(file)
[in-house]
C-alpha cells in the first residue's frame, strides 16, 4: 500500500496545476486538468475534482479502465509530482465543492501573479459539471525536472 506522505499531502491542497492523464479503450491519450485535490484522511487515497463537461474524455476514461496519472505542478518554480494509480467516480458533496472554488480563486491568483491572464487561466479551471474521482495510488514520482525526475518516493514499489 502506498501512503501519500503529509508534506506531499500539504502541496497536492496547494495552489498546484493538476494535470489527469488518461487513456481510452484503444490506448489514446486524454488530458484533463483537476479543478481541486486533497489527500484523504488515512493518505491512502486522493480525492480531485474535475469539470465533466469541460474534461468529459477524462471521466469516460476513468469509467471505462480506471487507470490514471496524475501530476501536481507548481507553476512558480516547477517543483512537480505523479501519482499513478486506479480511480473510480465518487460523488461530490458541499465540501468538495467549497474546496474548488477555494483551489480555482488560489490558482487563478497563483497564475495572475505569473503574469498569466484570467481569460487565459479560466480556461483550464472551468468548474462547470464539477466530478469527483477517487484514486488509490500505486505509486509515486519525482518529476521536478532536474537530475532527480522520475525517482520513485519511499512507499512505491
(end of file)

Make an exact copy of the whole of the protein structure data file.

[in-house]
C-alpha cells in the first residue's frame, strides 16, 4: 500500500496545476486538468475534482479502465509530482465543492501573479459539471525536472 506522505499531502491542497492523464479503450491519450485535490484522511487515497463537461474524455476514461496519472505542478518554480494509480467516480458533496472554488480563486491568483491572464487561466479551471474521482495510488514520482525526475518516493514499489 502506498501512503501519500503529509508534506506531499500539504502541496497536492496547494495552489498546484493538476494535470489527469488518461487513456481510452484503444490506448489514446486524454488530458484533463483537476479543478481541486486533497489527500484523504488515512493518505491512502486522493480525492480531485474535475469539470465533466469541460474534461468529459477524462471521466469516460476513468469509467471505462480506471487507470490514471496524475501530476501536481507548481507553476512558480516547477517543483512537480505523479501519482499513478486506479480511480473510480465518487460523488461530490458541499465540501468538495467549497474546496474548488477555494483551489480555482488560489490558482487563478497563483497564475495572475505569473503574469498569466484570467481569460487565459479560466480556461483550464472551468468548474462547470464539477466530478469527483477517487484514486488509490500505486505509486509515486519525482518529476521536478532536474537530475532527480522520475525517482520513485519511499512507499512505491